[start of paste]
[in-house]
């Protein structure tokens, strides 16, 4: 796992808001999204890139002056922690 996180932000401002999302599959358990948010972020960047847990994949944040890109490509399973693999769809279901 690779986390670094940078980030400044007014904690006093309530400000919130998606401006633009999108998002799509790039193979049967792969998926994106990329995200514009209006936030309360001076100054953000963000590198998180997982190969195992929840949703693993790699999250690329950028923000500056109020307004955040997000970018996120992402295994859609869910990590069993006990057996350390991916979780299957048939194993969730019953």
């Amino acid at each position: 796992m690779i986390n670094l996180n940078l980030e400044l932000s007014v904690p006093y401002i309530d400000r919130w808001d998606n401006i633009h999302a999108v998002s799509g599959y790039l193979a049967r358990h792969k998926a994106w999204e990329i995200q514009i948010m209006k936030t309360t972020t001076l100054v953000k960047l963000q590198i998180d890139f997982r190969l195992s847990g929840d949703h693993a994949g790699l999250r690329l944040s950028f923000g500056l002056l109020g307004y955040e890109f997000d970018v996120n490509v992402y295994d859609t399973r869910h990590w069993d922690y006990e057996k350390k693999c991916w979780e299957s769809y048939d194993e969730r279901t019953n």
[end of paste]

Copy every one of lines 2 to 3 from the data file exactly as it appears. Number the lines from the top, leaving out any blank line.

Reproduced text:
């Protein structure tokens, strides 16, 4: 796992808001999204890139002056922690 996180932000401002999302599959358990948010972020960047847990994949944040890109490509399973693999769809279901 690779986390670094940078980030400044007014904690006093309530400000919130998606401006633009999108998002799509790039193979049967792969998926994106990329995200514009209006936030309360001076100054953000963000590198998180997982190969195992929840949703693993790699999250690329950028923000500056109020307004955040997000970018996120992402295994859609869910990590069993006990057996350390991916979780299957048939194993969730019953």
């Amino acid at each position: 796992m690779i986390n670094l996180n940078l980030e400044l932000s007014v904690p006093y401002i309530d400000r919130w808001d998606n401006i633009h999302a999108v998002s799509g599959y790039l193979a049967r358990h792969k998926a994106w999204e990329i995200q514009i948010m209006k936030t309360t972020t001076l100054v953000k960047l963000q590198i998180d890139f997982r190969l195992s847990g929840d949703h693993a994949g790699l999250r690329l944040s950028f923000g500056l002056l109020g307004y955040e890109f997000d970018v996120n490509v992402y295994d859609t399973r869910h990590w069993d922690y006990e057996k350390k693999c991916w979780e299957s769809y048939d194993e969730r279901t019953n």